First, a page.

InfoQ: In the book you state that "Unfortunately, people have come up with many ways in which to unintentionally make testing less effective, less efficient, and more frustrating to perform." Can you elaborate what in your opinion caused this to happen? What can be done to make testing more effective and efficient, and less frustrating to perform?

Donald: There are many reasons why testing mistakes are commonly being made. A great deal of testing is managed and performed by people with insufficient testing training, experience, and expertise. Many do not realize that testing is an engineering discipline that requires just as much knowledge as software design and implementation. There is insufficient communication regarding testing taking place. Testing-related lessons learned on previous project are often not applied to current projects. And naturally, because many managers, developers, and testers are unaware of the existence and dangers of these testing pitfalls, testing mistakes are made, projects fall into the associated testing pitfalls, the resulting negative consequences occur, and the projects must be dug out of the pitfalls.

InfoQ: Let's explore some of the pitfalls that are described in your book. One is called "Wrong testing mindset". Can you elaborate what it is, and how to deal with it?

Donald: Many managers, developers, and other stakeholders hold mistaken beliefs concerning testing and what it can achieve. The primary purpose of testing is to uncover defects so that they can be fixed. Testing also provides evidence to help determine whether the system or software is ready for delivery and being placed into production and operation. Finally, certain testing approaches such as test driven development (TDD) and the testing of executable requirements, architecture, and design models can help prevent defects in the first place.

What testing cannot do is show that the system or software works as it should under more than a tiny fraction of conditions and inputs because testing cannot be exhaustive. Testing certainly cannot show, let alone prove, that the item under test is defect free. Passing testing depends not just on the quality of the system or software, but also on the quality and completeness of testing. This is why even the best testing tends to find less than 90% of all defects. For this reason, quality must be built into the system and testing must be performed from the very beginning, and quality is everybody’s responsibility, not just the testers’. The best way to combat these mistaken mindsets is increased training and communication between testers and testing’s stakeholders. I naturally hope that my repository of testing pitfalls will also help people develop more realistic and helpful testing mindsets.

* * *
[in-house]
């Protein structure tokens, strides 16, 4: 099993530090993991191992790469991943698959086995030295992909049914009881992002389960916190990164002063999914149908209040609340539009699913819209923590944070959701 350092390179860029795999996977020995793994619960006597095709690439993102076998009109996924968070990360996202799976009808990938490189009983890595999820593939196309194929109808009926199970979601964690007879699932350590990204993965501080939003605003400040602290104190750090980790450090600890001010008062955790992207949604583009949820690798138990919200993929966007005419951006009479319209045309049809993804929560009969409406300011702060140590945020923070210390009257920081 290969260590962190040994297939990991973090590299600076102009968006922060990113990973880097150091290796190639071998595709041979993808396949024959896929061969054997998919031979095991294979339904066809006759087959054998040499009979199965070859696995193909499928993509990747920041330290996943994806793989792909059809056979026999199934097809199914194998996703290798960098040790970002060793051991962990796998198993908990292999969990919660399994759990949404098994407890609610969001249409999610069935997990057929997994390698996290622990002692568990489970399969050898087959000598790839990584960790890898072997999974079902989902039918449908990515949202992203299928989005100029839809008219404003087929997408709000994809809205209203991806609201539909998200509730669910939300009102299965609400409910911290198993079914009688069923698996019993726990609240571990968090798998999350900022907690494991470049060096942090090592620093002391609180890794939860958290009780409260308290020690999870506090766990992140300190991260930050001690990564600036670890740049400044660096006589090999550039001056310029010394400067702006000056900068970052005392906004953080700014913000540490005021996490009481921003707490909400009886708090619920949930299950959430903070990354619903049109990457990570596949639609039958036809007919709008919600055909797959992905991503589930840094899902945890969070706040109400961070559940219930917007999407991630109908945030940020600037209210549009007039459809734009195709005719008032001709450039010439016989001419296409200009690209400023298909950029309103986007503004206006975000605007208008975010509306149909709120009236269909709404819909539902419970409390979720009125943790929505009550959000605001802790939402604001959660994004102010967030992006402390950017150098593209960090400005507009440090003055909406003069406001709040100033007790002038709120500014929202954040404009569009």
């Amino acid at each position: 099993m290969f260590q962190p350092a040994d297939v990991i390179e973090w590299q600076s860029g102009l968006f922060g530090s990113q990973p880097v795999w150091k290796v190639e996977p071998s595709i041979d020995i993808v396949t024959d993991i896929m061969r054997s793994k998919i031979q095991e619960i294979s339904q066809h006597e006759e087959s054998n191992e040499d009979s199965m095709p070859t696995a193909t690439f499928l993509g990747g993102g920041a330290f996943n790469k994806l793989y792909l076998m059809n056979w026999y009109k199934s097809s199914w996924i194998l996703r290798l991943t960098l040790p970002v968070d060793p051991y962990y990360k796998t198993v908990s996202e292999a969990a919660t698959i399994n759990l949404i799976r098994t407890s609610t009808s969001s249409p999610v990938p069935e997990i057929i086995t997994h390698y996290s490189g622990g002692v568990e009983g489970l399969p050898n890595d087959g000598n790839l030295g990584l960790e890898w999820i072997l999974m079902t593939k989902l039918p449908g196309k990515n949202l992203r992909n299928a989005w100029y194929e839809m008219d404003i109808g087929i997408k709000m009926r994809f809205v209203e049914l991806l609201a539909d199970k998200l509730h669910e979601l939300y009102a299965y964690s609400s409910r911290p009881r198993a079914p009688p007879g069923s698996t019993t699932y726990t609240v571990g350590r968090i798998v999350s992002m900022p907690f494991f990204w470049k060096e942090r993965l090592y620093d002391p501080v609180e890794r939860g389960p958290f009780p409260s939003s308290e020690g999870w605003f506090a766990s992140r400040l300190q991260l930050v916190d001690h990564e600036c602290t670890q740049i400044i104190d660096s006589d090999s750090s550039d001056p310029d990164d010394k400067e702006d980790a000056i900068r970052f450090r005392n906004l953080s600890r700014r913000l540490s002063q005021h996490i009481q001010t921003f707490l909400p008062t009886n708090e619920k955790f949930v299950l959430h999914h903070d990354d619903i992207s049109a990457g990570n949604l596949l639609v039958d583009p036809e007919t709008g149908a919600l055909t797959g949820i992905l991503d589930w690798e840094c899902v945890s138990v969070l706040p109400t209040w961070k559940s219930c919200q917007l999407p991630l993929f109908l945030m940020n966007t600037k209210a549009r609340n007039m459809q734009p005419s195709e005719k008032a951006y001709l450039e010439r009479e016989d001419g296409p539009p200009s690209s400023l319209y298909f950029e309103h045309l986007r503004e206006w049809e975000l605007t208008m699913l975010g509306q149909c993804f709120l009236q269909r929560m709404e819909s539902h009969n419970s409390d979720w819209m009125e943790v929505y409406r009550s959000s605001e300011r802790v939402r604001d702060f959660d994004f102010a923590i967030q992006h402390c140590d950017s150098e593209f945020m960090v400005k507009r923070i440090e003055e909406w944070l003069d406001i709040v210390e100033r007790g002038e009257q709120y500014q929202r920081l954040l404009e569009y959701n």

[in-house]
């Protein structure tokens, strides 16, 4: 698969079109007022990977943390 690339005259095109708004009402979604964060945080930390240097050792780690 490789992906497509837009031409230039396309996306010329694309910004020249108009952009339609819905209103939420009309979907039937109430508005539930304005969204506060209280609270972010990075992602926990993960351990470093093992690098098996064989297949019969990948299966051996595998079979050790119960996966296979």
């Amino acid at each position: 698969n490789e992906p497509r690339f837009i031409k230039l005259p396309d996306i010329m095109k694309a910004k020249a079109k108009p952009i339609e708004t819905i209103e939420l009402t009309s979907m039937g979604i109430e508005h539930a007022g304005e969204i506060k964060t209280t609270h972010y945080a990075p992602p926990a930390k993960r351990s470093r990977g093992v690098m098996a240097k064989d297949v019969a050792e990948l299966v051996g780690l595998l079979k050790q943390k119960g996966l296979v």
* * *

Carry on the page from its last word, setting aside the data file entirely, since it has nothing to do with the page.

InfoQ: Another pitfall is "Testing and engineering processes not integrated". Can multidisciplinary agile teams help to address this?

Donald: Far too often, testing is considered an engineering activity that happens separate from, in parallel to, and after the main engineering activities of development. This separation can easily result in separate and inconsistent processes and schedules.

Agile cross-functional teams naturally integrate testing with requirements, design, implementation, and integration activities in evolutionary (i.e., iterative, incremental, parallel, and time-boxed) development cycles. However, agile is not by any means the only or even a complete approach to avoiding this pitfall. Not every activity can be performed by small agile teams, and there is still a need for independent and highly specialized testing that goes beyond the skillsets of almost all agile developers. Additionally, research shows that the best quality is achieved by a combination of agile and traditional approaches, and testing needs to be integrated with both.

InfoQ: One problem that I often see is a lack of effective communication in teams and between teams and their stakeholders. You also mentioned this in the "inadequate communication concerning testing" pitfall. Why does this happen and what can you do avoid it?